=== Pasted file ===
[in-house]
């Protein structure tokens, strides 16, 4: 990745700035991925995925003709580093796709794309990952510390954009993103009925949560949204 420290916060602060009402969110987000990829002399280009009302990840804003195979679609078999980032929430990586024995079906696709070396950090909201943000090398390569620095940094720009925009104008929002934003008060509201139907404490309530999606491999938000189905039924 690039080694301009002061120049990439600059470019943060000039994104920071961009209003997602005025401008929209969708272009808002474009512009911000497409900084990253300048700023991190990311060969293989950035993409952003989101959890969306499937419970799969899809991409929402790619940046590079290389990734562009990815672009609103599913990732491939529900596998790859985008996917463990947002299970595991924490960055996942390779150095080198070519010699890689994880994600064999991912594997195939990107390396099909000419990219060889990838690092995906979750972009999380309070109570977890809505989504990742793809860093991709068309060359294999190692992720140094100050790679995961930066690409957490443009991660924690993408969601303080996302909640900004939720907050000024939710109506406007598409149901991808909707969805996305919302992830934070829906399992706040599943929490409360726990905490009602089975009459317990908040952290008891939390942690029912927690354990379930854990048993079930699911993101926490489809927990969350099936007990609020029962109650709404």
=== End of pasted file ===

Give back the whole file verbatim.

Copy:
[in-house]
């Protein structure tokens, strides 16, 4: 990745700035991925995925003709580093796709794309990952510390954009993103009925949560949204 420290916060602060009402969110987000990829002399280009009302990840804003195979679609078999980032929430990586024995079906696709070396950090909201943000090398390569620095940094720009925009104008929002934003008060509201139907404490309530999606491999938000189905039924 690039080694301009002061120049990439600059470019943060000039994104920071961009209003997602005025401008929209969708272009808002474009512009911000497409900084990253300048700023991190990311060969293989950035993409952003989101959890969306499937419970799969899809991409929402790619940046590079290389990734562009990815672009609103599913990732491939529900596998790859985008996917463990947002299970595991924490960055996942390779150095080198070519010699890689994880994600064999991912594997195939990107390396099909000419990219060889990838690092995906979750972009999380309070109570977890809505989504990742793809860093991709068309060359294999190692992720140094100050790679995961930066690409957490443009991660924690993408969601303080996302909640900004939720907050000024939710109506406007598409149901991808909707969805996305919302992830934070829906399992706040599943929490409360726990905490009602089975009459317990908040952290008891939390942690029912927690354990379930854990048993079930699911993101926490489809927990969350099936007990609020029962109650709404």